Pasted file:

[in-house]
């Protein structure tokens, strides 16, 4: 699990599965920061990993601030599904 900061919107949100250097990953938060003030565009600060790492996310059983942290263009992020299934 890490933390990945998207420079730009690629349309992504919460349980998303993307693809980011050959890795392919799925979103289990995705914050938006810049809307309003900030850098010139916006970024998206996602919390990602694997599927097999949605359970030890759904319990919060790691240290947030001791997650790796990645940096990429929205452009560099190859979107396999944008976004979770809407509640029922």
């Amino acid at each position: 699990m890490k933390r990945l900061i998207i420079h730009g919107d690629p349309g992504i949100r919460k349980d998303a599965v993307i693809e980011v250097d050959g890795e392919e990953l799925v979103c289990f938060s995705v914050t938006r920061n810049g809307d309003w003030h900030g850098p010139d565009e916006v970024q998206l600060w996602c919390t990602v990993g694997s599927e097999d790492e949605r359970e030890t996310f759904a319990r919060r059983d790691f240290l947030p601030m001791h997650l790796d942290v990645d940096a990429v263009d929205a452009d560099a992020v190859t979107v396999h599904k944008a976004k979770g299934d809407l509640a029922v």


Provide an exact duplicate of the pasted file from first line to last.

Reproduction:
[in-house]
């Protein structure tokens, strides 16, 4: 699990599965920061990993601030599904 900061919107949100250097990953938060003030565009600060790492996310059983942290263009992020299934 890490933390990945998207420079730009690629349309992504919460349980998303993307693809980011050959890795392919799925979103289990995705914050938006810049809307309003900030850098010139916006970024998206996602919390990602694997599927097999949605359970030890759904319990919060790691240290947030001791997650790796990645940096990429929205452009560099190859979107396999944008976004979770809407509640029922």
């Amino acid at each position: 699990m890490k933390r990945l900061i998207i420079h730009g919107d690629p349309g992504i949100r919460k349980d998303a599965v993307i693809e980011v250097d050959g890795e392919e990953l799925v979103c289990f938060s995705v914050t938006r920061n810049g809307d309003w003030h900030g850098p010139d565009e916006v970024q998206l600060w996602c919390t990602v990993g694997s599927e097999d790492e949605r359970e030890t996310f759904a319990r919060r059983d790691f240290l947030p601030m001791h997650l790796d942290v990645d940096a990429v263009d929205a452009d560099a992020v190859t979107v396999h599904k944008a976004k979770g299934d809407l509640a029922v």